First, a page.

The History and Future of Zoos Essay

2638 Words 11 Pages
Zoos present a certain blend of nature and culture. They have always provided a way to bring natural wildlife and urban Americans together as a means of entertainment. Yet, throughout the years the role of zoos have changed. Though once used for amusement, zoos are now being used for education on preservation and the welfare of endangered species. One may wonder where and how the idea of zoos started and just how they, and the environment around them, have changed throughout history.
The concepts of zoos have been around for centuries throughout the world. The earliest known zoo of the pre-modern past was that of Queen Hatshepsut of the Eighteenth dynasty in Egypt in 1400 BC (Graetz). According to the Encyclopedia of world zoos,
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But these realizations were a great efforts beginning to wildlife management in America. People began to realize that the amount of wildlife that had been present to the early colonies were not inexhaustible (Deal 2). Those early settlers had no idea how abundant wild fauna in the new land or how to utilize it. It took nearly two hundred years for agriculture to get used to American soil and its wildlife.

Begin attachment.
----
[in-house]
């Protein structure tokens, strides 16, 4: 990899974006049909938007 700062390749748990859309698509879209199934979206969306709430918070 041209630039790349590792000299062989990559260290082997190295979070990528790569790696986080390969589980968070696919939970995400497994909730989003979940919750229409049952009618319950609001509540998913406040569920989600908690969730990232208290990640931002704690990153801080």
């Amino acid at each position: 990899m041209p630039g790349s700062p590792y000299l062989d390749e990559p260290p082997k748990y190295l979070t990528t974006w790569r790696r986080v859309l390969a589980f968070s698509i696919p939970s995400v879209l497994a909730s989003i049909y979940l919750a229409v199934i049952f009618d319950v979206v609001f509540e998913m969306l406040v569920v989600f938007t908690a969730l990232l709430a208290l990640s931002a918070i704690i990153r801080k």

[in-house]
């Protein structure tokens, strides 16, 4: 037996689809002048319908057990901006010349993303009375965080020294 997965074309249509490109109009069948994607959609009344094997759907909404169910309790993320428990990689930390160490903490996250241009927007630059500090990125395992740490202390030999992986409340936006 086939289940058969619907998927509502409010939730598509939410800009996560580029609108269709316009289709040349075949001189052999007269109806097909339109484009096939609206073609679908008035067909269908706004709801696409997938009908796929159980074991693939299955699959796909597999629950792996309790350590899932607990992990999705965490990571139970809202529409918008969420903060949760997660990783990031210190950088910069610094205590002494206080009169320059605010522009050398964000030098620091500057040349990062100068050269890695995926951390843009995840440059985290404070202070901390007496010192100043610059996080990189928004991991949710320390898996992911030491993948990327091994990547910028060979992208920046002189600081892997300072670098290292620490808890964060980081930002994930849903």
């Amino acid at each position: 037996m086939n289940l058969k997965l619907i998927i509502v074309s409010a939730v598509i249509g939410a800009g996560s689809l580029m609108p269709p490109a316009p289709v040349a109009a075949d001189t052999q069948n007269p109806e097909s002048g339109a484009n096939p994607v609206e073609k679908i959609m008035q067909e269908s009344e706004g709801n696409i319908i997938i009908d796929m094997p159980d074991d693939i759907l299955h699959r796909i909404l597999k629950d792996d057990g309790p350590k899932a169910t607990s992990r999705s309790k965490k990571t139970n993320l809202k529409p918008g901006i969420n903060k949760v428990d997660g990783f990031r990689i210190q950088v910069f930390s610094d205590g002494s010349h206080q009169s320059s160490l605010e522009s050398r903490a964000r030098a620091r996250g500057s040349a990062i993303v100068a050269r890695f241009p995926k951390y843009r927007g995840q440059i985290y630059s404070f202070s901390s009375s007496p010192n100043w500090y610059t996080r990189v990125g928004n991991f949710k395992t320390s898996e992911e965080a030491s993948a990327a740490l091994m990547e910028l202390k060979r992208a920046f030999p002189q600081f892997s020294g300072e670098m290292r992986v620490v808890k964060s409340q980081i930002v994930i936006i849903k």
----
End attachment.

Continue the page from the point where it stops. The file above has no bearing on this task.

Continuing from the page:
Author Vernon Kisling, of Zoo and aquarium history: ancient animal collections to zoological gardens makes a great statement: “Cultural institutions, such as zoos, change like the cultures that foster them” (Kisling 163). For modern zoos, they were said to have begun in London in the 1820s with London’s Regent Park Zoo (Graetz). These modern zoos, as well as those in Germany, began to take the place of royal menageries and set examples for the American culture. The first zoo to be built in America was established in Philadelphia in 1874 (Philadelphia zoo). During the time that America was transitioning from an agricultural nation to an industrial one.
Before the grand opening of America’s first zoo, people would gather and pay shillings to see animals such as lions and elephants displayed at places like general stores and museums. Though the zoo was prepared to open in 1859 was set back fifteen years due to the Civil War. Finally, In the mid-1850's, a well known Philadelphia physician, Dr. William Camac-the zoo's founding father-became involved and led
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